We found support that trapping reduced meso-mammals to a level that residual predators were not limiting bobwhite reproduction. Thus, the intensity of MMTR in this study was effective at reducing predation pressure within a given year. But, we found positive effects on trapped sites between residual predators and nests hen-1, broods hen-1 and chicks hen-1. We postulate that on trapped sites with few residual predators, alternative mechanisms may be driving bobwhite reproductive success. Residual predators may consist primarily of bobcats and foxes, as they may be more wary of novel things in their environment (e.g. traps; Hernandez et al. 1997). Therefore, the positive effects we found between residual predators and bobwhite reproduction may be a result of the predator species remaining on a site post-trapping. Therefore, the effects predicted by our residual predator models could be spurious relationships between residual predators and bobwhite reproduction.

The predator index is an effective tool for monitoring predator activity on a site (Best and Whiting 1990, Diefenbach et al. 1994, Ellis-Felege et al. 2010). We detected differences in the predator index between trapped and non-trapped sites, suggesting it provides value for managers to evaluate the efficacy of trapping programs or determine if predator activity levels warrant trapping. However, the predator index surveys were conducted post-bobwhite breeding season and may not accurately depict actual predator abundance or even predator activity during peak breeding season (Diefenbach et al. 1994). Future studies conducting surveys during the bobwhite breeding season and incorporating detection of meso-predators into the predator index may yield improved estimates and result in stronger predictive power.

Figure 7.

Relationship between broods hen-1 and residual predators on trapped study sites in Georgia, Florida and Alabama, USA, 1999–2006.

f07_01.jpg

Figure 8.

Relationship between chicks hen-1 and residual predators on trapped study sites in Georgia, Florida and Alabama, USA, 1999–2006.

f08_01.jpg

While meso-mammal populations impact bobwhite reproduction, the predator index does not account for factors known to impact reproduction. Adult bobwhite survival, for instance, is a critical driver of population performance (Sandercock et al. 2008), and while meso-mammals prey on adults, raptors pose a more significant threat to adult survival (Burger et al. 1998, Rollins and Carroll 2001, Sisson et al. 2009). Similarly, the predator index does not provide a measure of snake activity, which are significant nest predators and known to prey on chicks and adult bobwhites (Stoddard 1931, Staller et al. 2005, Ellis-Felege et al. 2012). Furthermore, heterogeneity in individual fitness, habitat quality, weather, and supplemental feeding can also impact production (Brennan 1991, Doerr and Silvy 2006, Rolland et al. 2011, Tri et al. 2013, Buckley et al. 2015). Therefore, the predator index should be used as a crude predictor of mesomammal activity and the associated effects differing levels may have on bobwhite reproduction, with the knowledge that additional factors affect overall bobwhite reproductive output and population trajectories.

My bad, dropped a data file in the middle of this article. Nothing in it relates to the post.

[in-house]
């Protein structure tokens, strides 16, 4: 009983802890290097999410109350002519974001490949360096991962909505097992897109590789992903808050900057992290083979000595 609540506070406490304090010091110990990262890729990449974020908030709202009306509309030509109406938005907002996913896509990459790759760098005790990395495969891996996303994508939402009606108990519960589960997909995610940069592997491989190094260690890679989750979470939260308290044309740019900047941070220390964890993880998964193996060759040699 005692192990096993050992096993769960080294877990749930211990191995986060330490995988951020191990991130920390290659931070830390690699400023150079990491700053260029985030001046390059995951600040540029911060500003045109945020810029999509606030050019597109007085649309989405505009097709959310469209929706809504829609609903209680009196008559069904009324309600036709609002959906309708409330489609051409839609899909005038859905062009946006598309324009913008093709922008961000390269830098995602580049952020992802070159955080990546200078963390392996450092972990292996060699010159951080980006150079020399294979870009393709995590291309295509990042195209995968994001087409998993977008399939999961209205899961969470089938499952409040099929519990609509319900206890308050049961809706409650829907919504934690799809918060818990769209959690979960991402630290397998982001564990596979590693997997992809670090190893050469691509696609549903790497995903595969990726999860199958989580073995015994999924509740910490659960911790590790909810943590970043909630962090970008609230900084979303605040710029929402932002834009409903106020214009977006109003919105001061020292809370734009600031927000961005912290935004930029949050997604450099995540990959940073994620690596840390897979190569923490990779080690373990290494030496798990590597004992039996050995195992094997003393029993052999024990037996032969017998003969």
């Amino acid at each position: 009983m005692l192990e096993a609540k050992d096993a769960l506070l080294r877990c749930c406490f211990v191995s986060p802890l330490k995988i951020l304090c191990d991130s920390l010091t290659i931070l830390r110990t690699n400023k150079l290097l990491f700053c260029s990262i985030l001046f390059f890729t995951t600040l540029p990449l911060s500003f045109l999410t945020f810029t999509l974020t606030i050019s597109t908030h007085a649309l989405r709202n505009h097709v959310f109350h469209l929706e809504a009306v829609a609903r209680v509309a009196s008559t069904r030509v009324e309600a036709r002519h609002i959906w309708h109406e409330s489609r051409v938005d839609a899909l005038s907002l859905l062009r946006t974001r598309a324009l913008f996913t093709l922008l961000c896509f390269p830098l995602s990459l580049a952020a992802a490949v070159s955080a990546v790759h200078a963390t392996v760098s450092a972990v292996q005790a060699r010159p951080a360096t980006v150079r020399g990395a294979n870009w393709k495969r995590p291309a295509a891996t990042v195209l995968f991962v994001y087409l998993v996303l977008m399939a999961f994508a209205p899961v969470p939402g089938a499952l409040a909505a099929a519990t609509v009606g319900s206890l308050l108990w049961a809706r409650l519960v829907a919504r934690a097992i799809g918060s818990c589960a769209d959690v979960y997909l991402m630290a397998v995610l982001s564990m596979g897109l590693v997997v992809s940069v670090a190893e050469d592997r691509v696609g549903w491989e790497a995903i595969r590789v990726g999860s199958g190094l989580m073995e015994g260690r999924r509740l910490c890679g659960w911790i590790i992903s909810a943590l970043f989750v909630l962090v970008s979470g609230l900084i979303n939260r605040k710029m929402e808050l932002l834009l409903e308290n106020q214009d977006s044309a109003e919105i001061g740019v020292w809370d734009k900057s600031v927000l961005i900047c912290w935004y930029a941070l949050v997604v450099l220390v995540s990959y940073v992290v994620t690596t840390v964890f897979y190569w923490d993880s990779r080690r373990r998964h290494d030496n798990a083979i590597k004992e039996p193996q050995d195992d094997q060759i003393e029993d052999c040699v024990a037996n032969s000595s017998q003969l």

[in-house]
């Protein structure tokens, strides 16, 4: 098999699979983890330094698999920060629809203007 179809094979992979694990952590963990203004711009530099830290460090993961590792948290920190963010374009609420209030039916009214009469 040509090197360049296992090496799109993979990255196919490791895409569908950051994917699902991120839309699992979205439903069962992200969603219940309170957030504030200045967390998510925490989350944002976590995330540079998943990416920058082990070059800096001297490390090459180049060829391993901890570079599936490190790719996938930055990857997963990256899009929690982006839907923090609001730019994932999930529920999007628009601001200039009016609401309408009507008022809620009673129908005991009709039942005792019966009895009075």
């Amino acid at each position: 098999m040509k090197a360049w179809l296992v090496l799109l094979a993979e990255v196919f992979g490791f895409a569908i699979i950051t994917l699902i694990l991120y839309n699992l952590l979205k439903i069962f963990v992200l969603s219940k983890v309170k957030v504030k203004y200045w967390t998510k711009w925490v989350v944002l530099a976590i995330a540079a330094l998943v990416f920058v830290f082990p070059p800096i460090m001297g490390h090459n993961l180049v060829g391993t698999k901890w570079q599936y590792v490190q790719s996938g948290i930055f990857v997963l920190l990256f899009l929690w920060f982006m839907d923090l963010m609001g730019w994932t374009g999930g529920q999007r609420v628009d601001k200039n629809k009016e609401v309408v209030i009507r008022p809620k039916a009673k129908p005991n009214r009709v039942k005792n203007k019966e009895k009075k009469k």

Our study was conducted on sites with a long history of bobwhite management and maintaining consistently high abundance compared to other areas throughout the range of bobwhites (Stribling and Sisson 2009, Terhune et al. 2007). Therefore, where habitat is limited, meso-mammal populations could be different and the effects of trapping on bobwhite reproduction could be different as well. Furthermore, we only studied the effectiveness of MMTR for a single biological objective — bobwhite reproduction. The impact of MMTR to overall recruitment, population growth rate, and ultimately abundance needs more study to further justify the use and costs of MMTR as a management tool as well as the potential impact on ecosystem health.

Management implications

In areas where habitat is managed intensively and resources (i.e. food and cover) are not likely limited, bobwhite population performance may be limited by meso-mammal predation pressure. As such, managers focused on maximizing bobwhite populations should consider meso-mammal trap and removal as a tool to reduce predation pressure attributed to meso-mammals, especially during habitat restoration phases of management. Given that meso-predators can recolonize rapidly and are capable of high reproduction, annual application of MMTR may be required to mitigate reestablishment of predator communities upon cessation of trapping. We recommend that MMTR programs follow the Best management practices (BMP) trapping guidelines as developed by State wildlife management agencies, The Association of Fish and Wildlife Agencies, and USDA Wildlife Services. Meso-mammal trap and removal should complement other management actions, and be used following or in conjunction with habitat management. The predator index is a simple and easy method for managers to measure meso-mammal activity and can help evaluate the efficacy of trapping programs or determine if trapping is needed. Lastly, the degree to which MMTR will enhance bobwhite recruitment and fall populations, especially in the context of varying spatial arrangements, is unknown and needs further investigation.